Sneak Peek: Market Square and 1 Tenth

Last Wednesday, RMW architecture & interiors’ San Francisco studio took a hard-hat tour of Market Square and 1 Tenth. Although RMW’s design team of Terry Kwik, Steve Worthington, Ron Aguila, Tom Tessier, Joe Pirrone, Darren Barboza, and Gloria Rasmussen has been working on the core and shell improvements to both buildings for more than a year, for most of us it was our first time on the job site and our first glimpse of the true scale and feel of a space that promises to be a game-changer for Mid-Market.

Market Square and 1 Tenth

Market Square, at 1355 Market Street, and the building just behind it, 875 Stevenson (to be rebranded as 1 Tenth), are both former wholesale furniture warehouses. Their renovation as Class A office space and retail opens them up to the general public for the first time. While commercial offices occupy the upper ten floors of Market Square (six floors are leased to Twitter), the ground-floor lobby and retail will be open to all in mid-August. The two buildings share an alley, which is being transformed into a pedestrian commons by CMG Landscape Architecture. As a whole, Market Square, 1 Tenth, and the Commons are envisioned as a new kind of tech campus, one that doesn’t shy away from direct interaction with its urban environment.

Market Square desk
Market Square’s new office lobby, showing the lobby desk with video screen
Market Square public circulation
A view of Market Square public circulation toward food retail spaces

The project is a collaboration between RMW architecture & interiors and BCV Architects. RMW designed a new office lobby for Market Square in collaboration with BCV, and BCV designed the public realm in collaboration with RMW. Since Market Square was a warehouse, it had minimal existing interior build-out, giving RMW and BCV the opportunity to establish circulation zones for both the private tenant and public realms. Public visitors will enter Market Square from the historic Market Street lobby (restored by Page & Turnbull) and circulate through the retail area, out into the Commons, and into the neighboring 1 Tenth. Circulation areas of Market Square are visually unified by the use of reclaimed Douglas fir beams to line the walls. These beams were carefully repurposed from a 1940s roof structure that was demolished to make way for the Twitter roof deck.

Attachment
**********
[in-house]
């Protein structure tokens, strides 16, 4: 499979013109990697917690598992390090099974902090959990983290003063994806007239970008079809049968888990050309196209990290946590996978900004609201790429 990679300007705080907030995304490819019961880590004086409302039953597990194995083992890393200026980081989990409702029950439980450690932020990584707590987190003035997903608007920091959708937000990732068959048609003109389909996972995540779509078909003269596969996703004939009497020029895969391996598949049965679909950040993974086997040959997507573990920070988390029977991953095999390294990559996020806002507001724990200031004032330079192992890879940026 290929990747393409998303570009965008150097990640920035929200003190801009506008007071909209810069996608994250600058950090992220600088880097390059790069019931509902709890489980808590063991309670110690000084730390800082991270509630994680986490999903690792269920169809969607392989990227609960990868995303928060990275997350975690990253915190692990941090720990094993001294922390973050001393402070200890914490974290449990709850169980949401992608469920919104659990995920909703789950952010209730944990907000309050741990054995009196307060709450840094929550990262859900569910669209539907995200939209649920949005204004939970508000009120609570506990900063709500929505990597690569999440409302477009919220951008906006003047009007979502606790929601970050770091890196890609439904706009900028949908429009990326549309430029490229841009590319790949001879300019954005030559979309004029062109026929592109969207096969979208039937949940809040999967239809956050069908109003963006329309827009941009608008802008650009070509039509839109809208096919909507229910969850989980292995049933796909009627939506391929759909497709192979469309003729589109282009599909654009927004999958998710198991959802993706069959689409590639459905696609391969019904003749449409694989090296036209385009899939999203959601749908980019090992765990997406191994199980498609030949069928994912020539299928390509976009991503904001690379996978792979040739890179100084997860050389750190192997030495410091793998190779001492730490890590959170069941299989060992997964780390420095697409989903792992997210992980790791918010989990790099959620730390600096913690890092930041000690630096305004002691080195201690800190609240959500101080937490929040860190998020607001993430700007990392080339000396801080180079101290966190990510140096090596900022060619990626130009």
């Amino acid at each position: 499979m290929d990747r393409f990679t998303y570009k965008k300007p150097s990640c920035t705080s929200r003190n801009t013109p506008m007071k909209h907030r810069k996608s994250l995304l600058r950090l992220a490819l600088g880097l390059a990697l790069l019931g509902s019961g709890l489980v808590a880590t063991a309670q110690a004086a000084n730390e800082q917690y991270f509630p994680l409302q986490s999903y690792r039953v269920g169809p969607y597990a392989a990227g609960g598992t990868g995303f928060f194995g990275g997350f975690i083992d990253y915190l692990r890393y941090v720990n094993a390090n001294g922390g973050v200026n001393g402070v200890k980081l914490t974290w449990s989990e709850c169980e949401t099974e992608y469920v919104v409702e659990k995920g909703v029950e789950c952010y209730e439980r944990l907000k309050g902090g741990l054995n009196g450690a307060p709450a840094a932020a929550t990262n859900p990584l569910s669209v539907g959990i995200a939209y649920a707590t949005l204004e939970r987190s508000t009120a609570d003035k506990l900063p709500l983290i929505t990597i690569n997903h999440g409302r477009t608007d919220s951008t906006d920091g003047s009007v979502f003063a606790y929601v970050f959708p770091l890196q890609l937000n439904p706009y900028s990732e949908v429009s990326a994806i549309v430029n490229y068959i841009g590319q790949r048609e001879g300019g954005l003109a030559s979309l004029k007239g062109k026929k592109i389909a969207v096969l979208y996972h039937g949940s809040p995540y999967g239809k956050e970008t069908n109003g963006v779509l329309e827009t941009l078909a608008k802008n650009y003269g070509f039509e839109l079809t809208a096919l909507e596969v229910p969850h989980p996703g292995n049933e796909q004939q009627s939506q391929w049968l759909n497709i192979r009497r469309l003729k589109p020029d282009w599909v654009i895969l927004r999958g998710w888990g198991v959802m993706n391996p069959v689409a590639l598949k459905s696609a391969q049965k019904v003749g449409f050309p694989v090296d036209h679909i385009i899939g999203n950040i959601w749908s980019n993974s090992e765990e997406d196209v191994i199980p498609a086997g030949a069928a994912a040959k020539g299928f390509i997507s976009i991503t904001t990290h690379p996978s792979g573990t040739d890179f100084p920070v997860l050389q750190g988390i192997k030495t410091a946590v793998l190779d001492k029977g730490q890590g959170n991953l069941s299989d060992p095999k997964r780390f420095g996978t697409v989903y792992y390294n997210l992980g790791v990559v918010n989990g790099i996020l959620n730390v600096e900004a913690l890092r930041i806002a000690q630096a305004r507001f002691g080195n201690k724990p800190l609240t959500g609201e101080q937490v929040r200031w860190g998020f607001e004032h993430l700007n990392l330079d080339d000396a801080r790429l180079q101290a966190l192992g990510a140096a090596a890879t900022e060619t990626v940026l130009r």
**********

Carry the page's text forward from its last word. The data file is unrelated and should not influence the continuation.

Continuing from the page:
"Raw" concrete columns
Concrete columns were purposefully kept “raw”
Column Detail

The combination of wood, raw concrete pillars, polished concrete floor, blackened steel, and glass creates lively contrasts in organic texture. As we stood in the lobby at the Commons side, we looked up into a two-story atrium that draws the eye outside, where 1 Tenth stands draped in netting as demolition of its walls continues. BCV Architects has installed glass accordion garage doors so that each storefront can open fully onto the Commons. We predict that the Commons, surrounded by its open-air food retail shops, will be one of the most vibrant public open spaces in the city when it’s complete.

Public retail circulation
Another view of public retail circulation
Overlooking retail circulation
Overlooking retail circulation with second-floor offices in background

Our tour continued inside 1 Tenth, where BNB Builders is systematically demolishing the exterior walls to make way for a glass curtainwall that will span floor to floor outside the building’s reinforced concrete frame. In its incarnation as a warehouse, 1 Tenth was very closed off, with tiny windows and no front door. RMW’s design for the re-skin transforms it into ten floors full of light, with 16-foot-high glass panels, while also adding 1,276 square feet to each floor. In addition, dropped ceilings were eliminated, exposing the waffle slab construction and emphasizing the long, lean span of the floor plates.

Construction progress at 1 Tenth, showing waffle slab ceiling
Construction progress at 1 Tenth, showing waffle slab ceiling
View of Twitter deck from 1 Tenth
View of Twitter deck from 1 Tenth

To read more about Market Square and 1 Tenth’s background and design approach, see Terry Kwik’s Think entry, “Beyond Twitter” or visit the project page. We’ll continue to post updates as this exciting project proceeds.

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